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One of the most common misconceptions about a percussive hammer is that it is not a proven method for rock drilling. Most people in directional rock drilling do not realize that the rock that is in asphalt on the interstates and the state roads was drilled with a percussive hammer (not a Tricone). Percussive hammers have been around for decades in the vertical industry.


Remember the unfortunate mining accident in Pennsylvania when the miners got trapped in the flooded mine shaft? The rescue shaft was drilled with a percussive hammer. They needed to get them out fast. Call your local water well drillers and the crusher stone quarries and ask what method they use to drill rock. If they say a hammer then you should be drilling with one. There are three basic categories all drills fall into: rotary, percussive drifter, and DTH (Down-the-hole) percussive hammer.

Rotary Drilling
There are three categories of directional drilling. The first of these three is Rotary Drilling. All Directional drills including Ditch Witch ATs, Vermeer's RS 6 and all mud motors would be classified under rotary drilling, whether it is a rotational motor turning the drill bit or a fluid. Rotary drills (both Vertical and Horizontal) rely on high rotational speeds and thrust to penatrate the rock. The harder the rock the greater the thrust required to get the same effect and the smaller the bit the better chance of premature bearing failure. Rotary drilling is cost effective in soft to medium non-abrasive type rock but is less cost effective in medium to hard, abrasive type rock. Rotary drilling is very rarely used in the Stone Crusher and Blast Hole industry today.
Drifter Percussive Drilling
The second catergory of drills is called Drifter Percussive Drilling. These drills do not rely on high thrust or torque for cutting action. They operate from percussive energy that comes from a hammering action from the carraige. The vibration is then trasmitted through the drill string to the button carbide bit that tears the rock apart. They almost always pass low pressure air through the drill string to evacuate the cuttings. This method of drilling rock is good for short holes, 100 feet or less, because the deeper the hole the farther the perrcussive energy must travel to engage the bit. They are mostly used in the mining industry where vibration from blasting material has to be kept to a minimum. These are drills that helped build our great interstate systems cutting through the mountians (and we've all seen their handy work in the pre-split rock walls that they leave behind). Drifter Percussive Drilling is cost effective but limited by depth and the size hole they can drill.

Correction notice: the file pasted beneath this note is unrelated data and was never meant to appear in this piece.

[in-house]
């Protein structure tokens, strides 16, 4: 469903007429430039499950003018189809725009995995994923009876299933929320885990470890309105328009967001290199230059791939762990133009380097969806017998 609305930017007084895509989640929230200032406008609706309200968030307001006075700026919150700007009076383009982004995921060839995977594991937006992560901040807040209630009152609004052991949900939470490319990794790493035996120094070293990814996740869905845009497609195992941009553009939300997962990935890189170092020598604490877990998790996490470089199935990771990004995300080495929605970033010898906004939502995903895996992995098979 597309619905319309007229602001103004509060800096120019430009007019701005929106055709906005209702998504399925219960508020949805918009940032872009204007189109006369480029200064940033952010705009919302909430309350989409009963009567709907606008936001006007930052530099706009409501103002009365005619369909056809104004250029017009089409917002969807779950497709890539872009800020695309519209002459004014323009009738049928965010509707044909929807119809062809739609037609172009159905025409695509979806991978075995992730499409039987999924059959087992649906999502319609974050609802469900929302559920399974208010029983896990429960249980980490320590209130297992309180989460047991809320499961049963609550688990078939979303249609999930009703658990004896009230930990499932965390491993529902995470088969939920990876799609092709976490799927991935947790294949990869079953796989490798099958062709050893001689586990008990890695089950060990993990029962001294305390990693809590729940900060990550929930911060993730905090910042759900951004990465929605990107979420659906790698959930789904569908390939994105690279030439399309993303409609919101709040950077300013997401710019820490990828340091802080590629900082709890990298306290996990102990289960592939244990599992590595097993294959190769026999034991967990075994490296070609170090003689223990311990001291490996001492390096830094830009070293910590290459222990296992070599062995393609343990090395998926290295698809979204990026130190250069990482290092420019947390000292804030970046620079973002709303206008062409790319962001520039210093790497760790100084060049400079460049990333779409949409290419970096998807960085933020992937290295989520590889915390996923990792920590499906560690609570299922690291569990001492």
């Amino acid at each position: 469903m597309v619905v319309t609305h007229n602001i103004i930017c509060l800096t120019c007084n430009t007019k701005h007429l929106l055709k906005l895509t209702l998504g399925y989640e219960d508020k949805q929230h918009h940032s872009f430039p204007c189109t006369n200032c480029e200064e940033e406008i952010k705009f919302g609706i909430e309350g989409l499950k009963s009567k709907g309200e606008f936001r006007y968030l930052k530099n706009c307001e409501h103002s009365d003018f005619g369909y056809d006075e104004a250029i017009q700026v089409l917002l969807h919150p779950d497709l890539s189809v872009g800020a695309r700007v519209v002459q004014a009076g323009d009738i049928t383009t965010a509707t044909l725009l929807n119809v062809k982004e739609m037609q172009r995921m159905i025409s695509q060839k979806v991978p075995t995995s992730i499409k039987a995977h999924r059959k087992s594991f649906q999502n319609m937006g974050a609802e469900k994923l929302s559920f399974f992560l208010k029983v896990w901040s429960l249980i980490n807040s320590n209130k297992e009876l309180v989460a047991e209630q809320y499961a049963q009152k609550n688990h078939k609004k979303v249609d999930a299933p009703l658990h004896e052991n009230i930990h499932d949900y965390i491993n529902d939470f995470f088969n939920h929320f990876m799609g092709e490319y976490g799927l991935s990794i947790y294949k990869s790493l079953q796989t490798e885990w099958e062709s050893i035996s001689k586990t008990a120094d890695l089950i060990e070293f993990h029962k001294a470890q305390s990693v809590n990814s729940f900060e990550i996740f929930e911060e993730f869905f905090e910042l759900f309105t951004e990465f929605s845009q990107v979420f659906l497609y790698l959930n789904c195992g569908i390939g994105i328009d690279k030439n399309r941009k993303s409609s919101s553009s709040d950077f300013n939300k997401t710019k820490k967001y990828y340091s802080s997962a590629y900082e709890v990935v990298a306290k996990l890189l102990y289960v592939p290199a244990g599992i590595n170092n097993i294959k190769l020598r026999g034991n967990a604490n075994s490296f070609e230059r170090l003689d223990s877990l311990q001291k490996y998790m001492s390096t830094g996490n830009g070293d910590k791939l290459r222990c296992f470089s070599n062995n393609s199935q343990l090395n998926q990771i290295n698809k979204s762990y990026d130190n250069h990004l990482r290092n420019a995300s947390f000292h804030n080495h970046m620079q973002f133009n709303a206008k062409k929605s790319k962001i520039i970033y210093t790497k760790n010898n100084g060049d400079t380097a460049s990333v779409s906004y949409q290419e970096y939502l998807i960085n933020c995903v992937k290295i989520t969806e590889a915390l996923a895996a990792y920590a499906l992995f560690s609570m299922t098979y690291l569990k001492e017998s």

DOWN THE HOLE (DTH)
PERCUSSIVE HAMMER
The third category of drilling is Down-the-hole (DTH) Percussive Drilling. Unlike the Drifter Drill (where the hammering action is intiated at the end of the drill string) The DTH hammering action begins at the end of the bit which results in low lose of energy. This is unique in that the more air pressure they hold the faster they will cut. It does not require high rotational torque or high thrust like the Rotary Drill to penetrate the rock.  As the high pressure air passes through the hammer with the Button Bit engaged on the face of the rock, the piston hits the back of the bit forcing the bit into the rock at approximately 2000 strikes per minute. The air then passes through the end of the bit removing the rock cuttings through the bore hole and decompressing the air. This is called Up-hole Velocity and is measured in feet per minute (fpm). Down-the-hole Percussive Hammers are cost effective for drilling hard rock. They are used for water well drilling, blast hole drilling, surface mining, as well as gas exploration. This type of drill was introduced to the Directional Rock Drilling industry about eight years ago and is fast becoming the preferred rock-drilling method in the southeast United States becasue of the very prevalent granite and gneiss rock in this region. The system can be adapted to most current directional drilling machines. It can drill at speeds never seen until now. It eliminates most of the mud mixing and clean up which is perfect for the environmentally sensitive jobs. The hammering action that takes place at the end of the drill string only requires around 600 pounds of thrust. The drill is usually at low idle and you do not even need to run the mud pump on the drill or anchor it.